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Cell-block beatdown, continued

While inmates at South Bay frequently used the official inmate grievance process — 1043 times in 2001, for instance — they almost never did so for serious allegations like use of force, leading the commission to speculate that there "could be reluctance or fear about filing grievances on certain topics."

"Complaining against the treatment of a particular guard seemed like it carried a certain risk," says Owen Todd, a member of the Stern Commission that produced the report. "The guards in the various unions had the esprit de corps of one for all and all for one."

A year earlier, an audit by the American Correctional Association (ACA) — often accused of going easy on prison administrators — similarly blasted the grievance-investigation unit at the Nashua Street Jail. The ACA found no procedure to track complaints, poorly trained investigators, and other systemic problems — as well as a widespread belief among supervisors that administrators would reverse any discipline they handed out to guards.

Guards themselves kept their knowledge of abusive coworkers to themselves, locked behind a code of silence and threats of retaliation. "There’s no question that that atmosphere existed at that time," says Francis DiMento Jr., an attorney who helped former South Bay guard Bruce Baron win his lawsuit against the county. Baron reported a supervisor for the infraction of playing cards with an inmate; he then endured a year and a half of harassment from guards for being a rat.

Since quitting the department, Baron has also talked publicly about witnessing guards beating inmates. One of the guards was nicknamed "Corporal Punishment," DiMento says. "There are some sadistic guys in there."


It’s tempting to be dismissive of these sorts of lawsuits — inmates do, indeed, file many frivolous and baseless suits. But, as Leslie Walker, executive director of Massachusetts Correctional Legal Services (MCLS), points out, that is far more common at state facilities, where prisoners serve lengthy sentences and have little else to do. South Bay inmates are serving, at most, two and a half years, and often much less. They will be long gone by the time any lawsuit reaches trial; they almost always prefer to just stick it out for the months until their release.

And these cases weren’t even initiated by the inmates. It all started in September 1999, when inmate Anthony Bova appeared for a scheduled court appearance covered with terrible bruises. The judge refused to send Bova back to South Bay. He ordered photographs taken of the injuries, and assigned attorney Theodore Goguen to represent Bova. "His face was mashed up, his chest was slashed," Goguen says of Bova. "I guess when the guards beat him up they forgot he had a court date."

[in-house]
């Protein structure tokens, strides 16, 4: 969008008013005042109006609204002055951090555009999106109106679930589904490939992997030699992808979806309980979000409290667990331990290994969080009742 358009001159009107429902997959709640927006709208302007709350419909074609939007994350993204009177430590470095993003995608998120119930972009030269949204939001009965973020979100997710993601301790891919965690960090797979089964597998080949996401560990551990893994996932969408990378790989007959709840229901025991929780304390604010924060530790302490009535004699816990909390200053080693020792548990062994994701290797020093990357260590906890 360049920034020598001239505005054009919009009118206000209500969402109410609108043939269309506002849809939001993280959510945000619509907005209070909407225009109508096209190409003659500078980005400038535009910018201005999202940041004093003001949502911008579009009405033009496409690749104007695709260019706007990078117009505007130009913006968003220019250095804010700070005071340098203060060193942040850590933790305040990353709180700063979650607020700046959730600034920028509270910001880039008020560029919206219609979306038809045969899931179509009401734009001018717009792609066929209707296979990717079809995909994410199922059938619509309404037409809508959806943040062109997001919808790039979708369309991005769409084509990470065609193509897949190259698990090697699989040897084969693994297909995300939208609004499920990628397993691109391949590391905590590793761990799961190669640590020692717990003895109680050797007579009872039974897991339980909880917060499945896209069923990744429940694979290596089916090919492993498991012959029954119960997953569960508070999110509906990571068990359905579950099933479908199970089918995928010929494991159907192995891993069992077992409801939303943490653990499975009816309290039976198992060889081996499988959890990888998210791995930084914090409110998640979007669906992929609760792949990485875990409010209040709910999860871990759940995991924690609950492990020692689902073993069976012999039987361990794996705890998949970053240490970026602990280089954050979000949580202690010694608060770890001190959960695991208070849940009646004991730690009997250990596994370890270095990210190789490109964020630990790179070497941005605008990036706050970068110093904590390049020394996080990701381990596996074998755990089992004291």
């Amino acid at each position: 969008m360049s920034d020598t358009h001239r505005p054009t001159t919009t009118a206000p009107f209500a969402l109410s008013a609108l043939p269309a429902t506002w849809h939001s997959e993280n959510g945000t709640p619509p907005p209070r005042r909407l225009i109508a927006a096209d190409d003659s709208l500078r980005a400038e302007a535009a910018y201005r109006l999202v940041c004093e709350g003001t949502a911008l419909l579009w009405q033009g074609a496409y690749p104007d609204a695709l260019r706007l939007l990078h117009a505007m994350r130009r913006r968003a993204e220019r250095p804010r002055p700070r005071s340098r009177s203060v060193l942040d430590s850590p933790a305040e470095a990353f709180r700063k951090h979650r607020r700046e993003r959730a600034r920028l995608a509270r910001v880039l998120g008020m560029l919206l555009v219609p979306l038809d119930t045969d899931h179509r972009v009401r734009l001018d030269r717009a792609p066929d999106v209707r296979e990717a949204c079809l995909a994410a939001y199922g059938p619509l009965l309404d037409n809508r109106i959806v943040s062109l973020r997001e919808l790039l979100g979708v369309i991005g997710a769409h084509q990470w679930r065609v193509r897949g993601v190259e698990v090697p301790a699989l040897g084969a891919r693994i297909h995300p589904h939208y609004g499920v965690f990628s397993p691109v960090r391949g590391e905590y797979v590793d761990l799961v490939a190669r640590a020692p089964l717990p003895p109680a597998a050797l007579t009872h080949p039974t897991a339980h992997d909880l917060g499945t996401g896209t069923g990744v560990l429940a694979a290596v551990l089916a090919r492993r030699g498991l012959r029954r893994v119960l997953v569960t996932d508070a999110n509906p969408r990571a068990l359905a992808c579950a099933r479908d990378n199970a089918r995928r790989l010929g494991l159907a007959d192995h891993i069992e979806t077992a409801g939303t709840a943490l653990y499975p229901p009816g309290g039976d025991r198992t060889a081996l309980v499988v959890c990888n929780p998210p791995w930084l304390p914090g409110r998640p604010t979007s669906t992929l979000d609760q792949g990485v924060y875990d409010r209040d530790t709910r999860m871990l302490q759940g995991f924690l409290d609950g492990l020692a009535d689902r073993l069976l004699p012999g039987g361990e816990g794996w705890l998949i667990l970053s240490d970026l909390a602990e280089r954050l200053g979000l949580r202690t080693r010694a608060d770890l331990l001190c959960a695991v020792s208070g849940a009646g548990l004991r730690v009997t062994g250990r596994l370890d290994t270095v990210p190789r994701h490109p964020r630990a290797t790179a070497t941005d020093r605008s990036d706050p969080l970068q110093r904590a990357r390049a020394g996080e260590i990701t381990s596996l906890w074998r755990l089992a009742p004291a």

According to Bova, guards had placed him on his knees, hands cuffed behind his back, and beaten him. Goguen asked Bova whether this was an isolated incident; Bova named three other inmates he knew had been beaten. Goguen and his partner interviewed them, and that led to more, and more, and more.

They accepted only the most egregious cases, and those with supporting witnesses or documentation, Goguen says. "If it was just a few cuts on the face, we said no," Goguen says. The attorneys also rejected incidents that were arguably legitimate uses of force to restrain a prisoner.

Two months after meeting Bova, Goguen filed a suit with 28 plaintiffs. Three months later, he added 27 more names.

Most of the guards are named in just one or two incidents, but some names pop up over and over again.

Certain types of abuse also recur. Most striking are the "elevator rides," in which guards, often in groups, allegedly dragged inmates into an elevator, where no surveillance cameras were installed at the time, to administer beatings. Another repeating theme: withholding an inmate’s medication until he acted out, and using that as provocation to assault him.

Several of the alleged incidents came in direct response to inmates’ attempts to complain about guards’ misbehavior — the kind of retaliation that ensured that few inmates would file grievances. One inmate claims he was beaten in his cell after showing other prisoners how to properly fill out grievance forms.

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Issue Date: November 11 - 17, 2005
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